Not every person, corporation or law firm needs to hire a private investigator on a regular basis. Realistically and thankfully, a private investigator is not someone that everyone has on speed dial.
But if a situation requires one, before you hire a private investigator, take into consideration these questions:
What is your objective?
Are you trying to find someone, collect on a judgment, determine if it’s worth suing someone or perhaps investigate a complex matter? With some cases, the specific objective may be obvious, but often clients are not sure what they really want. Having an ultimate goal or objective before you hire a private investigator can help control costs and focus the investigator in the right direction.
Do you need subject matter expertise?
Investigators often have a specialty. These include surveillance, matrimonial cases, insurance disability matters, internal fraud investigations, adoption, computer forensics, forensic accounting, litigation support, due diligence investigation and background checks. Hiring the wrong investigator for the wrong job may doom your case from the start. Before you hire a private investigator make sure the investigator you hire has a proven track record in the area you present to them.
What do you already know?
It’s important to collect every relevant piece of written or electronic information in your possession to provide to the investigator. Also, be sure to tell them everything you know—even if it’s not written down. This insures that the investigator has the best tools to be effective and efficient so that they can hit the ground running.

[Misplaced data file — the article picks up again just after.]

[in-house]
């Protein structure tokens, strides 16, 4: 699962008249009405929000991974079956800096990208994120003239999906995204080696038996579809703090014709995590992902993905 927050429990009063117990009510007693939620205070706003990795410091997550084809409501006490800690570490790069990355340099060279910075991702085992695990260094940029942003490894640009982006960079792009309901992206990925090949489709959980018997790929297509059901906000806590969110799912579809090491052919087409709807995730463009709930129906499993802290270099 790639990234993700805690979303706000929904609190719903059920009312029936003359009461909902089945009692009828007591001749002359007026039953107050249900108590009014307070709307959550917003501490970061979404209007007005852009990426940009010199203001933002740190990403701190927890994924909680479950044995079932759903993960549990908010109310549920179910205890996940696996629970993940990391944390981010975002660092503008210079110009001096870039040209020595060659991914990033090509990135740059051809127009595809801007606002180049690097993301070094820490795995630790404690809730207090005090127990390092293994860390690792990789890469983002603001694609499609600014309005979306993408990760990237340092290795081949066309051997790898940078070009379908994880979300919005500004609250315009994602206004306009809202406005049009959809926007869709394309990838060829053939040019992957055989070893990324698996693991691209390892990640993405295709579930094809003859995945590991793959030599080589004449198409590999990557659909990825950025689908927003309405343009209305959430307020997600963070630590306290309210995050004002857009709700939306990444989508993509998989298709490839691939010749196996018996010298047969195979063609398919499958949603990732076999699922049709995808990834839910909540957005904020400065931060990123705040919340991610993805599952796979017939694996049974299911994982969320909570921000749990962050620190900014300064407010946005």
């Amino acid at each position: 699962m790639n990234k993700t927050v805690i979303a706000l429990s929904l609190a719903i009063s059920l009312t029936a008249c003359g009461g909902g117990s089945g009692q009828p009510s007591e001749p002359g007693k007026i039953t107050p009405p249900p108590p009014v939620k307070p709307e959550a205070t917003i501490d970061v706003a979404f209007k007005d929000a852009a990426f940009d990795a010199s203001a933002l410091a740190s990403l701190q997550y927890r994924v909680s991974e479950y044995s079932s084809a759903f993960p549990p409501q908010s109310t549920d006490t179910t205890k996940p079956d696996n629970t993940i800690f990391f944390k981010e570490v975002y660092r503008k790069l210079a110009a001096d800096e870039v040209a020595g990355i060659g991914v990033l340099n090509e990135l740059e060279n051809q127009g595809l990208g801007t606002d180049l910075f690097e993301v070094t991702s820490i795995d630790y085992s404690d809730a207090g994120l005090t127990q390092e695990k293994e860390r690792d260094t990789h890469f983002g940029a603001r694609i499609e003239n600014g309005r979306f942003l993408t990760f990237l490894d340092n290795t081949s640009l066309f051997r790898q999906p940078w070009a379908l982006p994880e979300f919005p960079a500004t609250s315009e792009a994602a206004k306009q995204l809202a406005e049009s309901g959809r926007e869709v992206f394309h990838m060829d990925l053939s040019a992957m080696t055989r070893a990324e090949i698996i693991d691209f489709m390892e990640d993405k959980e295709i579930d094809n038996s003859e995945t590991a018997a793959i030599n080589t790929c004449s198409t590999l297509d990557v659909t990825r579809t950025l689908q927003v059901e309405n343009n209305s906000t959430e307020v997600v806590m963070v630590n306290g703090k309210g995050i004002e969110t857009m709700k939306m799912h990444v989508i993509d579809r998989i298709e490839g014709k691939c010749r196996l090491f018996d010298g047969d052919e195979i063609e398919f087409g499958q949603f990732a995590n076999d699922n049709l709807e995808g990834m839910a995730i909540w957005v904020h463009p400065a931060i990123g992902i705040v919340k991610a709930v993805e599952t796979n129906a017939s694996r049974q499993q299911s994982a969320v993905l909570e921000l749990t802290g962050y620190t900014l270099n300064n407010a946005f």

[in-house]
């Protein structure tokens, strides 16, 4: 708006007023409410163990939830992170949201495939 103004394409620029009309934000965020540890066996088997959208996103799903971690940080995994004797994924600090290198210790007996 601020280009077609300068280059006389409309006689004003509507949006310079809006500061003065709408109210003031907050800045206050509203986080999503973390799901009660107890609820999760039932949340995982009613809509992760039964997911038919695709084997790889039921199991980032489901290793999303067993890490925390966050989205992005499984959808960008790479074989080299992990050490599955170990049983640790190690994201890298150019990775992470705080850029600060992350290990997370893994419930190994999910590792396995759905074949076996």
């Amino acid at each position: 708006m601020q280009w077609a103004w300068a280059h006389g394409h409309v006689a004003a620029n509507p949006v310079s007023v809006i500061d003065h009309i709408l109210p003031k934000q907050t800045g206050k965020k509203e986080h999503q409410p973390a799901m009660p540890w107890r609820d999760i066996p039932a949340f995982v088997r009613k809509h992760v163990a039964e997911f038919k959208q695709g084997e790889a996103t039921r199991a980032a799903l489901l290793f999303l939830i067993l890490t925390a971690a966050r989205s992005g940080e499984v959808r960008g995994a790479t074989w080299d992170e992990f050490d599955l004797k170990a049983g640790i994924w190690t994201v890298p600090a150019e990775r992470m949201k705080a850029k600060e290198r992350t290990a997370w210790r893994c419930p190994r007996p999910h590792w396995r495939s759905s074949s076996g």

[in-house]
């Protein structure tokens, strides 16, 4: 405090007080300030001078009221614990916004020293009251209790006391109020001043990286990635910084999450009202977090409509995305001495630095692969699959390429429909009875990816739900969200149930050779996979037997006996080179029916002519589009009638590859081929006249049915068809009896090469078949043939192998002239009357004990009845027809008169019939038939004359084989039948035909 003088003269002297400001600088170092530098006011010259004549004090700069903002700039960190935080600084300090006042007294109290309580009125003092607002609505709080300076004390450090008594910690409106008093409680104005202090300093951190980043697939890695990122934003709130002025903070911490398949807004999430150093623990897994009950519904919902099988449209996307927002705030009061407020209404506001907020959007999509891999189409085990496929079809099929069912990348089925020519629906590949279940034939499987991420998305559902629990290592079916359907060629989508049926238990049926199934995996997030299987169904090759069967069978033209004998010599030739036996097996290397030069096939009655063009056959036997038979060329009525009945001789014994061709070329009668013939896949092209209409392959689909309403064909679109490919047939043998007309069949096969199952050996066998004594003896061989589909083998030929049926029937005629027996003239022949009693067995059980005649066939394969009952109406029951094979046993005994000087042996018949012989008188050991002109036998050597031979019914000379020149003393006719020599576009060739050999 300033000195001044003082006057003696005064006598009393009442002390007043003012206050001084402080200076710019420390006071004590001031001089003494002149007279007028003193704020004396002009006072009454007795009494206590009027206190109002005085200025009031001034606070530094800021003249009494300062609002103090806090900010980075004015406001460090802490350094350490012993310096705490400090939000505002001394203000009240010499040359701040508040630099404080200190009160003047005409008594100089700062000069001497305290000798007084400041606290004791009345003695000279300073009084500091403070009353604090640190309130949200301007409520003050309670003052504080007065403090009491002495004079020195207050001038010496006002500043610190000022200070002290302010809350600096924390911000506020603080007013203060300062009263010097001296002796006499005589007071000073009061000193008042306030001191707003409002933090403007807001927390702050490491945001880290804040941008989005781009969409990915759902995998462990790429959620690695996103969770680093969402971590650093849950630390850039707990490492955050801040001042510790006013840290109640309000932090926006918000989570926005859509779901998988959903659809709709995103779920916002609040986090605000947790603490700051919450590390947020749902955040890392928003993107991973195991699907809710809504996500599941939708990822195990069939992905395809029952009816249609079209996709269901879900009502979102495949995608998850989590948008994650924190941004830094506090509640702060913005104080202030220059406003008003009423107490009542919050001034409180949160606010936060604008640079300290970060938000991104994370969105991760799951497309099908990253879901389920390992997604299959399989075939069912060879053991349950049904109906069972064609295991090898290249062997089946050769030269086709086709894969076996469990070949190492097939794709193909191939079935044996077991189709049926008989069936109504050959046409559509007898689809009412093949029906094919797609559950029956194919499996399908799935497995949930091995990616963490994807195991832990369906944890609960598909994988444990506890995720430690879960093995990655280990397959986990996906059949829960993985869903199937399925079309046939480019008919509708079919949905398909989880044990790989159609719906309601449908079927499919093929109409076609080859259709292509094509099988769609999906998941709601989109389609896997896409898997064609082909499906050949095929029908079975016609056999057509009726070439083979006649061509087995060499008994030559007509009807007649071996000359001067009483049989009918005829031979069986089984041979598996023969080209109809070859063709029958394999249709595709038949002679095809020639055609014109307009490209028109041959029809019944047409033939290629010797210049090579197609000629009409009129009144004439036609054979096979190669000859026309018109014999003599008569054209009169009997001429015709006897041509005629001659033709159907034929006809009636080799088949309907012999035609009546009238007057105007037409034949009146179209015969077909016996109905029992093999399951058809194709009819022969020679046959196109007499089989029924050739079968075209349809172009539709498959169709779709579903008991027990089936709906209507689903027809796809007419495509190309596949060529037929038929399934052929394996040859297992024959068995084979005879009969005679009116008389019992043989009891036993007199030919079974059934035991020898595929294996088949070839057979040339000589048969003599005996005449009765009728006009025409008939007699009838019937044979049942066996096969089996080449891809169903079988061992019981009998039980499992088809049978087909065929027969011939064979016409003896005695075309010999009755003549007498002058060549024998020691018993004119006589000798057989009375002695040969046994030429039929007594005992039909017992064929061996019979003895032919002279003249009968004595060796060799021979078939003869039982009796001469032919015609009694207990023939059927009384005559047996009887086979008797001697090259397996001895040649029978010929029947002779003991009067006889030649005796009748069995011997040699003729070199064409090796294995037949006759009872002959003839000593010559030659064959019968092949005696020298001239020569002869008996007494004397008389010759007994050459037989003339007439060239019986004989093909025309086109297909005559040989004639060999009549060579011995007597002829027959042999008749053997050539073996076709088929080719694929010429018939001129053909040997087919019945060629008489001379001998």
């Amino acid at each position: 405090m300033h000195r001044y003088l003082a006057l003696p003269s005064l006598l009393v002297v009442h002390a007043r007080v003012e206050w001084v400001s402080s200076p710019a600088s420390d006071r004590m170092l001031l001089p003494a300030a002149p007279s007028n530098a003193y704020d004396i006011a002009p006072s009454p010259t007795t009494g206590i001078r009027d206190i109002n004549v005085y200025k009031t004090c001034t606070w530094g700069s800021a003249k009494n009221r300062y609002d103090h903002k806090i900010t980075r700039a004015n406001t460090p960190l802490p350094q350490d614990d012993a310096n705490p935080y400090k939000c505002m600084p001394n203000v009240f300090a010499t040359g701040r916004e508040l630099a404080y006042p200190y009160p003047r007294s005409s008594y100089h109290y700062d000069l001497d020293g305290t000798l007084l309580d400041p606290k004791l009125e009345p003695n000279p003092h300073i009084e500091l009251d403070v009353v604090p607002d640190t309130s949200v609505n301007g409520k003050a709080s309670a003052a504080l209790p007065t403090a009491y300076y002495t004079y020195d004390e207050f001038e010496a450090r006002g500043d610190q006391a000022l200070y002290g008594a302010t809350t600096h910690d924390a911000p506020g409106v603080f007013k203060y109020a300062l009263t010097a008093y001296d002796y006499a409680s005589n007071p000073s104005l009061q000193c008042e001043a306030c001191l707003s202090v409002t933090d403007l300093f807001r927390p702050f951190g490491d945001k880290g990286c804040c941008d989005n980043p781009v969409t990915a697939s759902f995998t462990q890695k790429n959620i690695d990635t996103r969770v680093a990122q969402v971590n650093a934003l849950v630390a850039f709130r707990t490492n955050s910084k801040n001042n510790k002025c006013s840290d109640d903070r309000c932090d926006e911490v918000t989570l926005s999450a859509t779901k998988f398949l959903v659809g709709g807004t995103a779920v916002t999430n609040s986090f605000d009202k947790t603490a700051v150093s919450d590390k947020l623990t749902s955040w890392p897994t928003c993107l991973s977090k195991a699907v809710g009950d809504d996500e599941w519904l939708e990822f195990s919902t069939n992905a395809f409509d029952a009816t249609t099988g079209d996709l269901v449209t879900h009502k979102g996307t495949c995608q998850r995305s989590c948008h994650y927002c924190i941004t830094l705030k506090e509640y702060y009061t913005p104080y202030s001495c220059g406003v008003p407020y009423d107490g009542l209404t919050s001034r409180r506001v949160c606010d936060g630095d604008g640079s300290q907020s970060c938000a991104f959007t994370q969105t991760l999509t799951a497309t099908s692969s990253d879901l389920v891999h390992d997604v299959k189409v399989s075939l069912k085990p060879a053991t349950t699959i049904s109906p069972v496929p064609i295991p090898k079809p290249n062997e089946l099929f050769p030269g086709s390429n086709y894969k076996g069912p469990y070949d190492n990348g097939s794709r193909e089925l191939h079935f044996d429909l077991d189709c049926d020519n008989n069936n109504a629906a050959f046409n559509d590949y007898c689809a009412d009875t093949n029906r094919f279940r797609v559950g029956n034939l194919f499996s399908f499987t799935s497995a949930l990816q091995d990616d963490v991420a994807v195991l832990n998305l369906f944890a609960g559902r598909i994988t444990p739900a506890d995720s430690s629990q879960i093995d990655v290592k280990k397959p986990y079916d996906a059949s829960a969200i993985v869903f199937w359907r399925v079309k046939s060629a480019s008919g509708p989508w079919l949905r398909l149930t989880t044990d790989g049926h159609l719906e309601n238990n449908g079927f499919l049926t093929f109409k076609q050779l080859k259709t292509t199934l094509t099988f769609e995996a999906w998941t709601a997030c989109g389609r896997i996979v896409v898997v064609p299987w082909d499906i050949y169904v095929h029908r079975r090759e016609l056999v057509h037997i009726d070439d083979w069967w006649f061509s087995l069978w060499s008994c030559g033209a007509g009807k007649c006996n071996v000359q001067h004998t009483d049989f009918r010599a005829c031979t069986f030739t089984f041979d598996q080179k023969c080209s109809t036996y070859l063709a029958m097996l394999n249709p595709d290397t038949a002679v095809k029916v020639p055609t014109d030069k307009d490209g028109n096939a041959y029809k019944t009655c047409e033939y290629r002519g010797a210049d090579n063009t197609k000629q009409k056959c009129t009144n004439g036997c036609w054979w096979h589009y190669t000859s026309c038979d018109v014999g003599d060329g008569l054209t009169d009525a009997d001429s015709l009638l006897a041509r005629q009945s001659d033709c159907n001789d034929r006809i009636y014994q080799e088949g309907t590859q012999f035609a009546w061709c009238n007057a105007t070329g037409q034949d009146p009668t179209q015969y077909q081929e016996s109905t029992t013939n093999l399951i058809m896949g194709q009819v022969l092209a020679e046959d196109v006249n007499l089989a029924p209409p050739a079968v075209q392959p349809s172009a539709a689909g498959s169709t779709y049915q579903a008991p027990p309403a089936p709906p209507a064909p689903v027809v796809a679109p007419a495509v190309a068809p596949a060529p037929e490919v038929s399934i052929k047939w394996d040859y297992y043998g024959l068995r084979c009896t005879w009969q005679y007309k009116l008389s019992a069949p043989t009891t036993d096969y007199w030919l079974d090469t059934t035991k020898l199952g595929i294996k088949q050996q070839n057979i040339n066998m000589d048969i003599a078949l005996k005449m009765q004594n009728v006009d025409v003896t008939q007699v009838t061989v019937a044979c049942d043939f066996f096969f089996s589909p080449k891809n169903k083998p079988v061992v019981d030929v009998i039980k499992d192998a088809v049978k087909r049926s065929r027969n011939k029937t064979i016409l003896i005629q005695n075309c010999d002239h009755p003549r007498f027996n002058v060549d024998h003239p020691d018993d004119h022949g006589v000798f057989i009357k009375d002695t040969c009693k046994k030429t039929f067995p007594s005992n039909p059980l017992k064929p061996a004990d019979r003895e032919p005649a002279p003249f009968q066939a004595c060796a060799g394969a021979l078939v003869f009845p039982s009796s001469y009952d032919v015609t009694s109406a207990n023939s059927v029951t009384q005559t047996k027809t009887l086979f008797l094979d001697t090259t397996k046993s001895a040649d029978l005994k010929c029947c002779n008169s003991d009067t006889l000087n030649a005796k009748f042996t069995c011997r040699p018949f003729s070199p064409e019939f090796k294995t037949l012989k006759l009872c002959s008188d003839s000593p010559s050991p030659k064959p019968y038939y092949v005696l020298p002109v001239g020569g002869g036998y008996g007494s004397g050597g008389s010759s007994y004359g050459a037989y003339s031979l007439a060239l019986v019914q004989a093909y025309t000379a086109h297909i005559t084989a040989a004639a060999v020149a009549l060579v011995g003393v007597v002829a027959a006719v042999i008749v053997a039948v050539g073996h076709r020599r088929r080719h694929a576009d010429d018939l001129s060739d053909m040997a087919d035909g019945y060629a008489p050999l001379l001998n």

How will the information be used?
Are you trying to get information for your own use or do you anticipate litigation relevant to the information? In the first instance, it may be appropriate to deal directly with the investigator, but if there is litigation in the works, your investigator should be retained by an attorney to protect work product privilege.
What are your expectations?
We all love a good Sherlock Holmes novel or an old episode of Colombo, but it’s called fiction for a reason. Understanding what the investigator can legally, properly and ethically do will save you from unrealistic expectations and trouble down the road.
What are the risks if inquiries become known?
What if the investigator is caught digging around? If the inquiries the investigator is making are exposed, what’s the backlash? Think this through. This is key to developing a leak proof investigative strategy to avoid embarrassment or worse. An investigative approach depends on the sensitivity of the case—make sure you and the investigator are on the same page about technique. Is it necessary to take every precaution and be sensitive or can the investigator go in with guns blazing?